I currently mostly hunt from our own ranch – Sabrisa – which is located outside Lephalale (Ellisras) in South Africa’s Limpopo Province. It was love at first sight when we first saw this property some fourteen years ago, and we have since developed it into a private and exclusive hunting lodge with luxurious accommodations with a real Africa feel. We have also since acquired Grootvley Lodge where we can host groups of up to twelve guests at a time. It is, however, our choice to focus on exclusivity rather than volume, and therefore our groups are typically smaller than that. I believe that the more private atmosphere that is created in our lodges provides a far more exclusive experience than that provided in the large lodges that some of my competitors must fill at all cost. We only host one group in camp at a time – even if it is a single hunter – so our clients are never surrounded by strangers in camp. From my perspective it is simply impossible to give the personal attention that every client deserves on safari if an outfitter must bounce around from camp to camp to spend time with his different clients.

As a staunch opponent of so-called “put and take” hunting and given the numbers of animals that are hunted by my clients every year, one cannot restrict oneself to hunting only one property over and over again, so through the years I have acquired exclusive access to several additional properties encompassing more than 60,000 acres in immediate vicinity of my camps. There is a great advantage to having exclusive hunting rights on land here in South Africa. The huge properties I hunt are meticulously managed and teem with a great variety of high-quality game, from duiker to buffalo. As it is only my clients who hunt these lands there is never an issue with availability of hunting areas and my clients will never accidentally come across another hunting party in any of my areas.

I still enjoy hunting with clients after 23 years in the business so for the most part I personally guide my clients. At times I must rely on other PHs to get things done, and I am proud to say that over the years I have formed working relationships with some of the best in the business – folks who share my passion for the bush and excellence – so my clients still get the best hunting experience available in South Africa. And as I am in camp with my clients every night, I get to share the experiences of my clients around the campfire.

Since choosing a career in Professional Hunting, it is a fact that I have never woken in the morning with that “I do not want to go to work today” feeling. Every single day brings new challenges and creates new memories. I LOVE IT!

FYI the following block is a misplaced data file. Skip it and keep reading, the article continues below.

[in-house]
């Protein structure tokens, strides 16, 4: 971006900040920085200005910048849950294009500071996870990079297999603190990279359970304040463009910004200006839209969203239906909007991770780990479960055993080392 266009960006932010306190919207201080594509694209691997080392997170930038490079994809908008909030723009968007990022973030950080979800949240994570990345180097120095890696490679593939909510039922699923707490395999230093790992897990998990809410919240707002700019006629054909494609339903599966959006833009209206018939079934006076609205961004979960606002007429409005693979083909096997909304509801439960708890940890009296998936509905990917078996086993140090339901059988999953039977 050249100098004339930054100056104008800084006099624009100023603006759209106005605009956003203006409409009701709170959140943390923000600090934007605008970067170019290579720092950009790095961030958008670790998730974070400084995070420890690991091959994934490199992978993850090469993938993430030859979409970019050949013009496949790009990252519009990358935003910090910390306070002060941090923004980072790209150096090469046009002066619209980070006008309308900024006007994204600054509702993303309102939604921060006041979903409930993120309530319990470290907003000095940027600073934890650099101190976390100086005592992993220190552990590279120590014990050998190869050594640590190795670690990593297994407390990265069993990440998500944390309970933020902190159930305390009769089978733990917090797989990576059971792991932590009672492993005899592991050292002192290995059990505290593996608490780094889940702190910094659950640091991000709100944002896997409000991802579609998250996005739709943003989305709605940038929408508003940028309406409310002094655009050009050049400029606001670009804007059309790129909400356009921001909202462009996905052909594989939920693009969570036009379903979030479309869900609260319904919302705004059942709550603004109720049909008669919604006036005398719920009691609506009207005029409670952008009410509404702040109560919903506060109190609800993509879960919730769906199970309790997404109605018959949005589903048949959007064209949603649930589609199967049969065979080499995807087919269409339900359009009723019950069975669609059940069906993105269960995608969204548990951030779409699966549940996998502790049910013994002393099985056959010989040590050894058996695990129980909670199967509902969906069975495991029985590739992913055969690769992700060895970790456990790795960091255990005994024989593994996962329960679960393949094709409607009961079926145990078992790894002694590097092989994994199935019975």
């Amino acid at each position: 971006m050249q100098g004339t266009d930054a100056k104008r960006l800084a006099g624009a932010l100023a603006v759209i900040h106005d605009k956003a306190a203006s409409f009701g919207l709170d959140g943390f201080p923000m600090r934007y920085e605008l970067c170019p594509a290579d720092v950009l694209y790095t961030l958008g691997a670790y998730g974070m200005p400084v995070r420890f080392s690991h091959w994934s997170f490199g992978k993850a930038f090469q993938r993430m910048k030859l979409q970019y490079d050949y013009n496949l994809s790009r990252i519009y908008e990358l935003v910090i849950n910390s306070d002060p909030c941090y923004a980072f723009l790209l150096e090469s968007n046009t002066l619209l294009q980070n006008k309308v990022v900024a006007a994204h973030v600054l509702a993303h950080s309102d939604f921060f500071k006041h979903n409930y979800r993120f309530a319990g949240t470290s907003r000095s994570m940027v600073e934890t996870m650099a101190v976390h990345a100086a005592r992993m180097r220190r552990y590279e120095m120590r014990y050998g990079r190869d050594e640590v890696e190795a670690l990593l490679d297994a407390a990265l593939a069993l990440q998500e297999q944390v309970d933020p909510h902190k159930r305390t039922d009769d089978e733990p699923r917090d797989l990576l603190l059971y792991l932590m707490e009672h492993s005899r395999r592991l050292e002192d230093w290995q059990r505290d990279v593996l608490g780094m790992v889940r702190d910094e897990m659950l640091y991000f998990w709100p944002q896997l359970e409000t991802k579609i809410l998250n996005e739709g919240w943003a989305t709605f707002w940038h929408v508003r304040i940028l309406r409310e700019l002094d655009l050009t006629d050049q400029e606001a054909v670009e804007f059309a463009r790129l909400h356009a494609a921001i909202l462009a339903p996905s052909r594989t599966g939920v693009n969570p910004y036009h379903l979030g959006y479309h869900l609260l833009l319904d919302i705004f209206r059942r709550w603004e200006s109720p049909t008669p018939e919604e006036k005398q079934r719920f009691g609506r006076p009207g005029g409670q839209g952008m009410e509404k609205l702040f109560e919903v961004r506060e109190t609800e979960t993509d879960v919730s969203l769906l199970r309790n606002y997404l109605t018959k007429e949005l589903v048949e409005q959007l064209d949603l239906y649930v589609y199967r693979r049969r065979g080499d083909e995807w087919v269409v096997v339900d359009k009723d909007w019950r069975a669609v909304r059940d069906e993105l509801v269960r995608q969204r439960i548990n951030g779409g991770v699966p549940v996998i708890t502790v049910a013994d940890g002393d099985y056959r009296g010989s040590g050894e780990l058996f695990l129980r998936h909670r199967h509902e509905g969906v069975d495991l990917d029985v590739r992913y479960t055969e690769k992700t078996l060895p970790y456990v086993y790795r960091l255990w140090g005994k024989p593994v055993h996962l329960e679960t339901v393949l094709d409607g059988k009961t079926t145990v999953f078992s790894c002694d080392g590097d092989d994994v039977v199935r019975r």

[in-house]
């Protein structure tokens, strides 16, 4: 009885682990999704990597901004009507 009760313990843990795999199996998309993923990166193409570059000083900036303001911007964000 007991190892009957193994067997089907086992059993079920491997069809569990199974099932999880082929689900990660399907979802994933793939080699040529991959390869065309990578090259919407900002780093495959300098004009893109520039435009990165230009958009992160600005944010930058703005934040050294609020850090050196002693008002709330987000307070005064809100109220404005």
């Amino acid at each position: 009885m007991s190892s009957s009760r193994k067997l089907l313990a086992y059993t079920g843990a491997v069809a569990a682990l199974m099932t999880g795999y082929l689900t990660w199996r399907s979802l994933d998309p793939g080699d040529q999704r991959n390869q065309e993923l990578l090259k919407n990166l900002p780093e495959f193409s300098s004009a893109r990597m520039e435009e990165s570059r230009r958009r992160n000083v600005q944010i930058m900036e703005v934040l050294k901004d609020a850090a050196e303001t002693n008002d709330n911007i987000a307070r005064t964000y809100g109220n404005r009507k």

Thinking back over the last 23 years there are lots of memories and experiences that come to mind but a few that stand out more than others.

I remember the very first hunt that I outfitted for myself with a gentleman from North Carolina and I must admit, I was quite nervous about getting everything perfectly right. I arrived at OR Tambo Airport an hour before his scheduled arrival time and parked my pickup in the underground parking (P3). Before I got out of my vehicle, I double-checked all my documentation, making sure that my “welcome sign” was printed and on top of my client file. I then got out and walked up to the International Arrivals Hall, getting a coffee along the way, and impatiently waiting for Delta 200 to arrive. When the plane finally landed, I realised I had forgotten my file with the “welcome sign” in my pickup! So, I rushed back down to the parking garage to get this, but my pickup was nowhere to be found! After frantically walking up and down the parking garage for what seemed like an hour and with thoughts of my pickup having been stolen rushing through my mind, I finally realised that I was on the wrong parking level (P2 instead of P3). Well, I did find my pickup when I got to the right parking level, got the file and was back in the Arrivals Hall in time to meet my client.

Another time that comes to mind was when John from AB Canada and his daughter Alex were hunting with me for common reedbuck and Vaal rhebok in KZN. John is an expert long-range shooter who feels perfectly comfortable shooting at 500 yards + (which was one of the reasons why I suggested that he hunted a Vaalie with me). Alex was here for the first time with her dad and it was agreed that she would hunt for common reedbuck. I have a hot spot for the latter in oat fields outside Nottingham Road, and one afternoon we drove out to a specific lookout point to see if we could connect with one. As we rounded a bend, with the oat field below us, we spotted at only about 120 yards from us a group of Vaalies with a huge ram among them! As Alex was supposed to be the hunter that day, only her rifle was out and loaded. John’s .338 Lapua was still in its hard case on the back of the pickup. He got his rifle out, loaded, and lay prone, by which time the Vaalies had left. I walked around the hill that the Vaalies had crested and there they were again! John shot a beautiful 10” Vaalie that day at less than 200 yards!